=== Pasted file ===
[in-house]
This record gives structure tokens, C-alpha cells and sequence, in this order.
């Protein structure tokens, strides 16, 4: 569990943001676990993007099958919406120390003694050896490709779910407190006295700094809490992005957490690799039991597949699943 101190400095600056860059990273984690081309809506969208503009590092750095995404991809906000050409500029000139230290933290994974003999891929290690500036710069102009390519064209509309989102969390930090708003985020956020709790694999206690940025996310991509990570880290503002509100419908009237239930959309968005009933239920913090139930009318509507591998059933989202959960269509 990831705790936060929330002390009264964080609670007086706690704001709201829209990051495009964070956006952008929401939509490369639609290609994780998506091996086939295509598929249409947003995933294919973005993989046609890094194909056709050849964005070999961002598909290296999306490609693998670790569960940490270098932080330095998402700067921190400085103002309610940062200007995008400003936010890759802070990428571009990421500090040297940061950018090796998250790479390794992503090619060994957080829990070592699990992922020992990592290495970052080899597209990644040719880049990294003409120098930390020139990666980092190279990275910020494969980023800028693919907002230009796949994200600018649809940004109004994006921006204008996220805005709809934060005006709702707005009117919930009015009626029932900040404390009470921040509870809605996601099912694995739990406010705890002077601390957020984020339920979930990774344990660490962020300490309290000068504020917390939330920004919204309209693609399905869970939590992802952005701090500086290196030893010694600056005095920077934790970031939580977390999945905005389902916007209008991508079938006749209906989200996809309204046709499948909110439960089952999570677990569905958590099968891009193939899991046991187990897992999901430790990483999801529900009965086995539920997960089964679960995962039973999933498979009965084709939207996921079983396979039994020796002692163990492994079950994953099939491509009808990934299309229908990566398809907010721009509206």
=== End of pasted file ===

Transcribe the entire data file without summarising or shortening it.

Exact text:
[in-house]
This record gives structure tokens, C-alpha cells and sequence, in this order.
């Protein structure tokens, strides 16, 4: 569990943001676990993007099958919406120390003694050896490709779910407190006295700094809490992005957490690799039991597949699943 101190400095600056860059990273984690081309809506969208503009590092750095995404991809906000050409500029000139230290933290994974003999891929290690500036710069102009390519064209509309989102969390930090708003985020956020709790694999206690940025996310991509990570880290503002509100419908009237239930959309968005009933239920913090139930009318509507591998059933989202959960269509 990831705790936060929330002390009264964080609670007086706690704001709201829209990051495009964070956006952008929401939509490369639609290609994780998506091996086939295509598929249409947003995933294919973005993989046609890094194909056709050849964005070999961002598909290296999306490609693998670790569960940490270098932080330095998402700067921190400085103002309610940062200007995008400003936010890759802070990428571009990421500090040297940061950018090796998250790479390794992503090619060994957080829990070592699990992922020992990592290495970052080899597209990644040719880049990294003409120098930390020139990666980092190279990275910020494969980023800028693919907002230009796949994200600018649809940004109004994006921006204008996220805005709809934060005006709702707005009117919930009015009626029932900040404390009470921040509870809605996601099912694995739990406010705890002077601390957020984020339920979930990774344990660490962020300490309290000068504020917390939330920004919204309209693609399905869970939590992802952005701090500086290196030893010694600056005095920077934790970031939580977390999945905005389902916007209008991508079938006749209906989200996809309204046709499948909110439960089952999570677990569905958590099968891009193939899991046991187990897992999901430790990483999801529900009965086995539920997960089964679960995962039973999933498979009965084709939207996921079983396979039994020796002692163990492994079950994953099939491509009808990934299309229908990566398809907010721009509206």